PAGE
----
by Kathryn Jean Lopez
“The Constitution is a great achievement in ordered liberty,” Philadelphia’s Archbishop Charles J. Chaput writes in a new e-book, A Heart on Fire: Catholic Witness and the Next America. “But,” he continues, “it’s just another elegant scrap of paper unless people keep it alive with their convictions and lived witness.”
Good stewardship of both our republic and souls demands a reading of A Heart on Fire, which goes on to warn, “Nothing guarantees that America’s experiment in religious freedom, as we traditionally know it, will survive here in the United States, let alone serve as a model for other countries in the future.”
Archbishop Chaput paints an alarming portrait of a present and future very different from the America that Frenchman Alexis de Tocqueville once famously saw as a country whose “founders saw religious faith as something separate from government but vital to the nation’s survival” – the “indispensible supports” that President Washington spoke of in his Farewell Address.
“For John Jay, James Wilson, Alexander Hamilton, Charles Carroll, John Adams, George Washington, and most of the other founders – including Thomas Jefferson and Benjamin Franklin – religion created virtuous citizens,” the archbishop recalls. “And only virtuous citizens could sustain a country as carefully balanced in its institutions, moral instincts, and laws as the United States.”
But we’ve lost something since then, despite the occasional, political use of religious rhetoric on the campaign trail and a standard “God bless America” at the end of a speech. Some of it’s but a cynical play to nostalgia when it’s the self-identified Christians in elected office who drive some of the most radical affronts to human dignity and freedom.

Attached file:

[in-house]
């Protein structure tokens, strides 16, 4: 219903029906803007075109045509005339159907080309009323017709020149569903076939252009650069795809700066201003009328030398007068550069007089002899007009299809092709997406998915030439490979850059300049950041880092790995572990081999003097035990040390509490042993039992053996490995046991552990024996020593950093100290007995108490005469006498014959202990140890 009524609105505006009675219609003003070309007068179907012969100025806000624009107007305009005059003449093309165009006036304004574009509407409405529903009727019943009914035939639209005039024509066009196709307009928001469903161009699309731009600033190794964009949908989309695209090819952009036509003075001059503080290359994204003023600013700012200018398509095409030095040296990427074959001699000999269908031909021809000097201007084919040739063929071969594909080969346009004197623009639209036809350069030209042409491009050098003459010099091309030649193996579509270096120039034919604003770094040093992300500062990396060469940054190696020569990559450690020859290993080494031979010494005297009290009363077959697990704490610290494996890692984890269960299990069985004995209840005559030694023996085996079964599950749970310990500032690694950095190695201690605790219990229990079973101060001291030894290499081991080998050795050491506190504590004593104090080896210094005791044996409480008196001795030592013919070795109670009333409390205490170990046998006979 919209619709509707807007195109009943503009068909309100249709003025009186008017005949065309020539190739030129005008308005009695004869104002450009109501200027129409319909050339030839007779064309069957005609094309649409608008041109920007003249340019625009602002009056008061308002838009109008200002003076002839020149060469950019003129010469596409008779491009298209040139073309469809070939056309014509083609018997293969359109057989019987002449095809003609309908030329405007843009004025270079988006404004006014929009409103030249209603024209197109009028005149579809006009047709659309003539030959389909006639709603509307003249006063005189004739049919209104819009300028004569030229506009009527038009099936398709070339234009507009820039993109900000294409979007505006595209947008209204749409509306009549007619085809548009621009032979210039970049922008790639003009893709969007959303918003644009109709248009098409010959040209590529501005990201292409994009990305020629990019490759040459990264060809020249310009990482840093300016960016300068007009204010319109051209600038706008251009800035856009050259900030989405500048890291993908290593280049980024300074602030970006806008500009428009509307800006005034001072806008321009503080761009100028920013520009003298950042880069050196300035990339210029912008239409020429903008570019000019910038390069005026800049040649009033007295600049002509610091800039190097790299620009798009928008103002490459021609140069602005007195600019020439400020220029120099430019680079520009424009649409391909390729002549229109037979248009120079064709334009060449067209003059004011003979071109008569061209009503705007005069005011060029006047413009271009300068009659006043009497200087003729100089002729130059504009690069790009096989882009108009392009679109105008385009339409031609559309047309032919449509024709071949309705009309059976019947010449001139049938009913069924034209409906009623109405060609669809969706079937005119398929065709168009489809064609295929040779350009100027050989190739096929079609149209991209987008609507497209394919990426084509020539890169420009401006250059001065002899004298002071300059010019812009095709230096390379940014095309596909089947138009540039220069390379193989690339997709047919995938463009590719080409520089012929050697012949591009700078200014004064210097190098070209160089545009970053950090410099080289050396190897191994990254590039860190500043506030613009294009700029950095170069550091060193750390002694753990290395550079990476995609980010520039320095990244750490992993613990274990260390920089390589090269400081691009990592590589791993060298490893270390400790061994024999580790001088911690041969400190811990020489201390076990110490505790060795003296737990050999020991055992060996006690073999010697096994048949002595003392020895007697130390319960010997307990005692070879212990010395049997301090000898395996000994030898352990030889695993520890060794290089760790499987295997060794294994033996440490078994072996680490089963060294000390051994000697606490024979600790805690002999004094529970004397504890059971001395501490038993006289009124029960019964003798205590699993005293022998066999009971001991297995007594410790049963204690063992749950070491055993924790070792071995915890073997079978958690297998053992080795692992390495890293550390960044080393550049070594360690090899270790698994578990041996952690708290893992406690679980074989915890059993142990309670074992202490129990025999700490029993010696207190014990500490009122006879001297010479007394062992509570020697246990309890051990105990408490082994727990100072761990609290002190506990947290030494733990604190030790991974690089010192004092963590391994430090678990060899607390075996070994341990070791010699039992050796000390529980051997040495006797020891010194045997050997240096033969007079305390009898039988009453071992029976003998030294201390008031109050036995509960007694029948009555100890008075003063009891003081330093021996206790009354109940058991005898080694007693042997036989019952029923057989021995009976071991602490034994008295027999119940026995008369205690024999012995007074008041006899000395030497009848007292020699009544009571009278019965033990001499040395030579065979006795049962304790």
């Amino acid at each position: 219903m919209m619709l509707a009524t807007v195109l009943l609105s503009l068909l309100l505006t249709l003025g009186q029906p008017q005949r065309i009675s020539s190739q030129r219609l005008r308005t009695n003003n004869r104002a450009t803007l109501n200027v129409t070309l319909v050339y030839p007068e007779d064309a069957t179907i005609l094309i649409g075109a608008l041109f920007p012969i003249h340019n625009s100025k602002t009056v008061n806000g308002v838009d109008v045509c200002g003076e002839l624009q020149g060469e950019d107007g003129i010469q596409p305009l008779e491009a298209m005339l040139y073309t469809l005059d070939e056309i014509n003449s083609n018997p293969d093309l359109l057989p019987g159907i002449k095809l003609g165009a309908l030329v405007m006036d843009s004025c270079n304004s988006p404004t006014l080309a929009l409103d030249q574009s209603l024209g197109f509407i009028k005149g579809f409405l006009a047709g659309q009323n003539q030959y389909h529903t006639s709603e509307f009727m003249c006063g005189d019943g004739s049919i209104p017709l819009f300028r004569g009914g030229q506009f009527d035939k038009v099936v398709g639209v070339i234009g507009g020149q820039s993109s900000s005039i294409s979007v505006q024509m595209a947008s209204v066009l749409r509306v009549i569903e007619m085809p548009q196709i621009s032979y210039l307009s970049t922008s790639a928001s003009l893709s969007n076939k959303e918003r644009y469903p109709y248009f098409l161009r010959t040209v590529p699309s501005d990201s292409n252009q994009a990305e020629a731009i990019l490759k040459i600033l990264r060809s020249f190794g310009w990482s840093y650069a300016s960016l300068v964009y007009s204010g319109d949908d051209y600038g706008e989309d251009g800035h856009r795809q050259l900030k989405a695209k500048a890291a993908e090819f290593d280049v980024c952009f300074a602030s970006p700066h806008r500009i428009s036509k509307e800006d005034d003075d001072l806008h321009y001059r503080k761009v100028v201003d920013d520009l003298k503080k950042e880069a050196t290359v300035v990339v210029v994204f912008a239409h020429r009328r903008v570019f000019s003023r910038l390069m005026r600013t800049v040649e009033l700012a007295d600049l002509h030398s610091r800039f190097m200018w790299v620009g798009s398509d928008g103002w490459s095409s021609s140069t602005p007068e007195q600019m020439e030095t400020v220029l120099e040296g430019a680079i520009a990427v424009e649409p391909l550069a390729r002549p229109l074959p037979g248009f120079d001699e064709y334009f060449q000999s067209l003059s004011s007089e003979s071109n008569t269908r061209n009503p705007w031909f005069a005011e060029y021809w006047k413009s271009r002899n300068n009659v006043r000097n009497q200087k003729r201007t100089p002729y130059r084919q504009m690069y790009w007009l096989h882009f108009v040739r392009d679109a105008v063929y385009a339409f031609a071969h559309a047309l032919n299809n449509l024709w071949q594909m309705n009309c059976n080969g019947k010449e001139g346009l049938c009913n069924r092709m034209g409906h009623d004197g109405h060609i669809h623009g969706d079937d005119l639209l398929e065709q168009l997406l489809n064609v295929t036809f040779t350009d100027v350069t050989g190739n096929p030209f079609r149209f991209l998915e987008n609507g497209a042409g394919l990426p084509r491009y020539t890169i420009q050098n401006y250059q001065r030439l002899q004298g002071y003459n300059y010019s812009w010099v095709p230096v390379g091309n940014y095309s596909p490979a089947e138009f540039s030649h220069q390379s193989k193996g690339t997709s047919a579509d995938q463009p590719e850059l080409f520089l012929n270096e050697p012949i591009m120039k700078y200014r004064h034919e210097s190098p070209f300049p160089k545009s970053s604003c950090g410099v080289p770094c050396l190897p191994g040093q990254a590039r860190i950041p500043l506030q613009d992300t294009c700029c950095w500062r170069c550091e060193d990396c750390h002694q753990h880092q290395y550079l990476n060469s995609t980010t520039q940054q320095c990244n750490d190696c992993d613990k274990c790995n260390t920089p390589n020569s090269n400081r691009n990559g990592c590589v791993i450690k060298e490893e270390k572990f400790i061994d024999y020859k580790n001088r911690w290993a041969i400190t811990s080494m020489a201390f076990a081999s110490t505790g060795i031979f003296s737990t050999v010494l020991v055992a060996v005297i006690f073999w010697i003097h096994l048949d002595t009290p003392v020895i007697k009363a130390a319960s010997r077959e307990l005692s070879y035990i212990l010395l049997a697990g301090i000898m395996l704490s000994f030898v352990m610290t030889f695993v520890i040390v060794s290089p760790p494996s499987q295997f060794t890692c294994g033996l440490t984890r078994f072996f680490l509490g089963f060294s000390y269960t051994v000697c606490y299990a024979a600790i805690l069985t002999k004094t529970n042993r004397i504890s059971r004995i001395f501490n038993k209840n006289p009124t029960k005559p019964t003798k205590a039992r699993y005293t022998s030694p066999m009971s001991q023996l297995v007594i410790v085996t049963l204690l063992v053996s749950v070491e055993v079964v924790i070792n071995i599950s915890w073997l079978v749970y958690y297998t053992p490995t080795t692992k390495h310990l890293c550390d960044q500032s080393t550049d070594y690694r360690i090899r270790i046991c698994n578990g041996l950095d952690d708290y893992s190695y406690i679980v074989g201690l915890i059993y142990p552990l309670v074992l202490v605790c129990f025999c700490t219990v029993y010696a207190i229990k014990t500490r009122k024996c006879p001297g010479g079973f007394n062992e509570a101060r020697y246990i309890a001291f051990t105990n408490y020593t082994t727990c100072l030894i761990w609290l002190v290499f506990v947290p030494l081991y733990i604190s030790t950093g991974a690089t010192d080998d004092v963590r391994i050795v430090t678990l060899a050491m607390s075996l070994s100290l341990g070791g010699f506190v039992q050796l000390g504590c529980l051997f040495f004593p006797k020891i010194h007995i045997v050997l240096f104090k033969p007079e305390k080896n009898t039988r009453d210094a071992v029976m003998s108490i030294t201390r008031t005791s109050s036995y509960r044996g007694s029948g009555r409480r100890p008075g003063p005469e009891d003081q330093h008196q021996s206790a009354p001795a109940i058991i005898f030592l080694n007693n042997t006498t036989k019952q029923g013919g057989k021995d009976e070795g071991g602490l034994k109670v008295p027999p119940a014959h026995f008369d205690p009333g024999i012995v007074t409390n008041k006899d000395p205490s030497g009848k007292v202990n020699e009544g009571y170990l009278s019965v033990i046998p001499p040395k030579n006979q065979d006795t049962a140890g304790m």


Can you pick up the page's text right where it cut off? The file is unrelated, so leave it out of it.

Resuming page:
“Christians once felt peculiarly at home in America, a land first settled by Christians and predominantly built by them over three centuries,” Archbishop Chaput writes. But increasingly, God “has been less and less welcome at the center of common life.” He predicts that the fruits of this new academic, cultural and political experiment is a future where Christians will find themselves “arguing from the margins.”
This description should sound familiar to anyone who has been paying attention lately. The debate over the Department of Health and Services contraception/sterilization/abortion mandate is a most unprecedented attempt by the federal government to institutionalize this secularist worldview.
“The America emerging in the next several decades is likely to be much less friendly to Christian faith than anything in our country’s past. … It’s not a question of when or if it might happen. It’s happening today,” Archbishop Chaput grimly warns. And, make no mistake, every single one of us who calls himself Christian must look in the mirror: “it’s happening despite the large numbers of self-identified Catholics and other Christians in America.”